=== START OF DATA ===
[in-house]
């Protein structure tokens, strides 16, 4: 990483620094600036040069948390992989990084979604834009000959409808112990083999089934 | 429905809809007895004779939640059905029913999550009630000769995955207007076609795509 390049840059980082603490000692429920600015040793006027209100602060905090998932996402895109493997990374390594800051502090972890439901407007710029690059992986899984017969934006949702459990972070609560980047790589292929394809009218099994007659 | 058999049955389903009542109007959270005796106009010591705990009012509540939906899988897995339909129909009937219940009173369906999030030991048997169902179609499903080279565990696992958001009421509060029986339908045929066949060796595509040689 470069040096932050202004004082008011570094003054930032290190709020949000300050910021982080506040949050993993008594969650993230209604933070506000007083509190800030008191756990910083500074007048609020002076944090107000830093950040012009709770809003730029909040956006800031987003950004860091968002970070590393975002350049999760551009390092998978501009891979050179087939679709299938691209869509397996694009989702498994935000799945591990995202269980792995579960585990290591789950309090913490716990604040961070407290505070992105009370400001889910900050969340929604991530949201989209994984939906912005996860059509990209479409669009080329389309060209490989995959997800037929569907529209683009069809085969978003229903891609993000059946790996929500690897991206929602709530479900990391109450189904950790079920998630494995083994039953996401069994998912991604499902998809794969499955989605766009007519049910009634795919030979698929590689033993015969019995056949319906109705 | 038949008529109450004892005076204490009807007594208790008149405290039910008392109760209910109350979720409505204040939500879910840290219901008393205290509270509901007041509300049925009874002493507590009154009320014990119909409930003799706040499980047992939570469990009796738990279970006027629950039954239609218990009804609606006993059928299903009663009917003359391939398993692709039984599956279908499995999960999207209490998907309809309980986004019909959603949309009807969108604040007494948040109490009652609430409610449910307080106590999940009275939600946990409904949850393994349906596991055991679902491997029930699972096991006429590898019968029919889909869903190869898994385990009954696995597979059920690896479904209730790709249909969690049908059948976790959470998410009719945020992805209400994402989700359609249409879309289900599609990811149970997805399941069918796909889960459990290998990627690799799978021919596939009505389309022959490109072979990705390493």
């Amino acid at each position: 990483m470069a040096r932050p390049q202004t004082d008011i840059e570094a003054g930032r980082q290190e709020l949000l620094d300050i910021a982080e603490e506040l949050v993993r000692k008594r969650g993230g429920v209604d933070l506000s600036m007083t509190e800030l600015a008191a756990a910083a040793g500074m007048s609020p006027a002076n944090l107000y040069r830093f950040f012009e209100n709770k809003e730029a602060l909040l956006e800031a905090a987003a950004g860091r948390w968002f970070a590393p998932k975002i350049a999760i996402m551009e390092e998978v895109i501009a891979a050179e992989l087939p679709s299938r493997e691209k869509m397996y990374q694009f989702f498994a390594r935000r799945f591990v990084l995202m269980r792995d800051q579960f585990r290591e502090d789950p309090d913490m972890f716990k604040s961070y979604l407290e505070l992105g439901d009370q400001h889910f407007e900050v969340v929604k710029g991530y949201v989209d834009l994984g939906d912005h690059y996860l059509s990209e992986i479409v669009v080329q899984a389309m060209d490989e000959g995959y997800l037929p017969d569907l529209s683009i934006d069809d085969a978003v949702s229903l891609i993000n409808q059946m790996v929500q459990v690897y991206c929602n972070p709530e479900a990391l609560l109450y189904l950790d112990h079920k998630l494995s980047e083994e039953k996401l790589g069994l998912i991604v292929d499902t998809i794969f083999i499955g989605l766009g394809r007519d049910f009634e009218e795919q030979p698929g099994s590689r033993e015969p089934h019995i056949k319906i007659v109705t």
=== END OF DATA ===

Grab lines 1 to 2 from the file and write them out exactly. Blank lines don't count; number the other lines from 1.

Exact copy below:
[in-house]
């Protein structure tokens, strides 16, 4: 990483620094600036040069948390992989990084979604834009000959409808112990083999089934 | 429905809809007895004779939640059905029913999550009630000769995955207007076609795509 390049840059980082603490000692429920600015040793006027209100602060905090998932996402895109493997990374390594800051502090972890439901407007710029690059992986899984017969934006949702459990972070609560980047790589292929394809009218099994007659 | 058999049955389903009542109007959270005796106009010591705990009012509540939906899988897995339909129909009937219940009173369906999030030991048997169902179609499903080279565990696992958001009421509060029986339908045929066949060796595509040689 470069040096932050202004004082008011570094003054930032290190709020949000300050910021982080506040949050993993008594969650993230209604933070506000007083509190800030008191756990910083500074007048609020002076944090107000830093950040012009709770809003730029909040956006800031987003950004860091968002970070590393975002350049999760551009390092998978501009891979050179087939679709299938691209869509397996694009989702498994935000799945591990995202269980792995579960585990290591789950309090913490716990604040961070407290505070992105009370400001889910900050969340929604991530949201989209994984939906912005996860059509990209479409669009080329389309060209490989995959997800037929569907529209683009069809085969978003229903891609993000059946790996929500690897991206929602709530479900990391109450189904950790079920998630494995083994039953996401069994998912991604499902998809794969499955989605766009007519049910009634795919030979698929590689033993015969019995056949319906109705 | 038949008529109450004892005076204490009807007594208790008149405290039910008392109760209910109350979720409505204040939500879910840290219901008393205290509270509901007041509300049925009874002493507590009154009320014990119909409930003799706040499980047992939570469990009796738990279970006027629950039954239609218990009804609606006993059928299903009663009917003359391939398993692709039984599956279908499995999960999207209490998907309809309980986004019909959603949309009807969108604040007494948040109490009652609430409610449910307080106590999940009275939600946990409904949850393994349906596991055991679902491997029930699972096991006429590898019968029919889909869903190869898994385990009954696995597979059920690896479904209730790709249909969690049908059948976790959470998410009719945020992805209400994402989700359609249409879309289900599609990811149970997805399941069918796909889960459990290998990627690799799978021919596939009505389309022959490109072979990705390493």